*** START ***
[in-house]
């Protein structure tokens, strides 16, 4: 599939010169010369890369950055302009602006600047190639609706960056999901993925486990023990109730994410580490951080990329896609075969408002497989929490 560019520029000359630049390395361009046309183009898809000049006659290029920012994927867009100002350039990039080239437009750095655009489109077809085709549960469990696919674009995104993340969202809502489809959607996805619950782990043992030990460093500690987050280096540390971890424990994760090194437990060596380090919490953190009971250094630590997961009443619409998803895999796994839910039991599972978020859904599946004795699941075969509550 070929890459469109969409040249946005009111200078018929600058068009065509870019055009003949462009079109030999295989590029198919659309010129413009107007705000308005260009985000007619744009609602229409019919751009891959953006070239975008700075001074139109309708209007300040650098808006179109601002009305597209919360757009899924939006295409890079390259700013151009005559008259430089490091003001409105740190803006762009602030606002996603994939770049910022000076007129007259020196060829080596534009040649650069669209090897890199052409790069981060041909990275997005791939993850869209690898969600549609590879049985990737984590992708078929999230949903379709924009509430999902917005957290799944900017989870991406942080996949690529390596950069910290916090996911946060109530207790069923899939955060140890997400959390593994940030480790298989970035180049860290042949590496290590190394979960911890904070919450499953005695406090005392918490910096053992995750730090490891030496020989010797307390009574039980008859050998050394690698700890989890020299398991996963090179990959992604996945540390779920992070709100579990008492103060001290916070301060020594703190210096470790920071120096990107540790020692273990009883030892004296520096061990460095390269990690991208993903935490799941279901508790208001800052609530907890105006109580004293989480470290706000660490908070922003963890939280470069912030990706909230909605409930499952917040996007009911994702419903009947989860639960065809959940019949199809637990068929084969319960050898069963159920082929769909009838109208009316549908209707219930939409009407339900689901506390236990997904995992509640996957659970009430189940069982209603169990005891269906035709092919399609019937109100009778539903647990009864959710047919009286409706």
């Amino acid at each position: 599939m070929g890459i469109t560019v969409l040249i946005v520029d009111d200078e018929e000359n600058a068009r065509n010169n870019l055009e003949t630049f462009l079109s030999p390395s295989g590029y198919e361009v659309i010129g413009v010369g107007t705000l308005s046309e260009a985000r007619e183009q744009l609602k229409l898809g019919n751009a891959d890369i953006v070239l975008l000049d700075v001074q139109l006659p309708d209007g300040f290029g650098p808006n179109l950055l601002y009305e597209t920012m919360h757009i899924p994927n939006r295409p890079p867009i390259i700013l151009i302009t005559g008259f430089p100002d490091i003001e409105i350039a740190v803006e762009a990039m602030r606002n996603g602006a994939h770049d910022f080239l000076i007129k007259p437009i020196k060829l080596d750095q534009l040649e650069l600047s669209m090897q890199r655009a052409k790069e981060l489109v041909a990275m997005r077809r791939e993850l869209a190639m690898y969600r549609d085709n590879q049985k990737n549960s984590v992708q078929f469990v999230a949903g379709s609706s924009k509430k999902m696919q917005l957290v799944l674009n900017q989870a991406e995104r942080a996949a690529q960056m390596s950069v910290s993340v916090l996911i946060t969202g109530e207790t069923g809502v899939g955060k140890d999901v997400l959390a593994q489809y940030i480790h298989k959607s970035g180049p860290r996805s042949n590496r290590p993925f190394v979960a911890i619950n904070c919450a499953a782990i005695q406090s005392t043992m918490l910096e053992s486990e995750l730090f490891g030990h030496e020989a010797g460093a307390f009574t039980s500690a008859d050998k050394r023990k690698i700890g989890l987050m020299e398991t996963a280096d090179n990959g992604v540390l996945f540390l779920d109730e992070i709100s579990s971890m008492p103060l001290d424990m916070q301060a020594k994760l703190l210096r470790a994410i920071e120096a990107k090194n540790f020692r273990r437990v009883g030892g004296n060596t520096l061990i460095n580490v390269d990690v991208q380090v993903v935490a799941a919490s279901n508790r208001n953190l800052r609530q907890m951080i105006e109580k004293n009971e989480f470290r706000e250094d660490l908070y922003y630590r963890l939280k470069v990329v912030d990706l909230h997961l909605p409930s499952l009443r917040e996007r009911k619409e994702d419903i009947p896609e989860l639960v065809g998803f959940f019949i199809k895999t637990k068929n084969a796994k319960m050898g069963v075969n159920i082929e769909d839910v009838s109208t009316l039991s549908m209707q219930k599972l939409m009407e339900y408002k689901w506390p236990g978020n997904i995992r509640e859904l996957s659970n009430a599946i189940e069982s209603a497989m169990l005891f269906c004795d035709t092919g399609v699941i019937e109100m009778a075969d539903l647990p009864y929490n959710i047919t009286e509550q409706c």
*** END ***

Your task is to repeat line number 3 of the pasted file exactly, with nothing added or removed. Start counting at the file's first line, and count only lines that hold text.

């Amino acid at each position: 599939m070929g890459i469109t560019v969409l040249i946005v520029d009111d200078e018929e000359n600058a068009r065509n010169n870019l055009e003949t630049f462009l079109s030999p390395s295989g590029y198919e361009v659309i010129g413009v010369g107007t705000l308005s046309e260009a985000r007619e183009q744009l609602k229409l898809g019919n751009a891959d890369i953006v070239l975008l000049d700075v001074q139109l006659p309708d209007g300040f290029g650098p808006n179109l950055l601002y009305e597209t920012m919360h757009i899924p994927n939006r295409p890079p867009i390259i700013l151009i302009t005559g008259f430089p100002d490091i003001e409105i350039a740190v803006e762009a990039m602030r606002n996603g602006a994939h770049d910022f080239l000076i007129k007259p437009i020196k060829l080596d750095q534009l040649e650069l600047s669209m090897q890199r655009a052409k790069e981060l489109v041909a990275m997005r077809r791939e993850l869209a190639m690898y969600r549609d085709n590879q049985k990737n549960s984590v992708q078929f469990v999230a949903g379709s609706s924009k509430k999902m696919q917005l957290v799944l674009n900017q989870a991406e995104r942080a996949a690529q960056m390596s950069v910290s993340v916090l996911i946060t969202g109530e207790t069923g809502v899939g955060k140890d999901v997400l959390a593994q489809y940030i480790h298989k959607s970035g180049p860290r996805s042949n590496r290590p993925f190394v979960a911890i619950n904070c919450a499953a782990i005695q406090s005392t043992m918490l910096e053992s486990e995750l730090f490891g030990h030496e020989a010797g460093a307390f009574t039980s500690a008859d050998k050394r023990k690698i700890g989890l987050m020299e398991t996963a280096d090179n990959g992604v540390l996945f540390l779920d109730e992070i709100s579990s971890m008492p103060l001290d424990m916070q301060a020594k994760l703190l210096r470790a994410i920071e120096a990107k090194n540790f020692r273990r437990v009883g030892g004296n060596t520096l061990i460095n580490v390269d990690v991208q380090v993903v935490a799941a919490s279901n508790r208001n953190l800052r609530q907890m951080i105006e109580k004293n009971e989480f470290r706000e250094d660490l908070y922003y630590r963890l939280k470069v990329v912030d990706l909230h997961l909605p409930s499952l009443r917040e996007r009911k619409e994702d419903i009947p896609e989860l639960v065809g998803f959940f019949i199809k895999t637990k068929n084969a796994k319960m050898g069963v075969n159920i082929e769909d839910v009838s109208t009316l039991s549908m209707q219930k599972l939409m009407e339900y408002k689901w506390p236990g978020n997904i995992r509640e859904l996957s659970n009430a599946i189940e069982s209603a497989m169990l005891f269906c004795d035709t092919g399609v699941i019937e109100m009778a075969d539903l647990p009864y929490n959710i047919t009286e509550q409706c």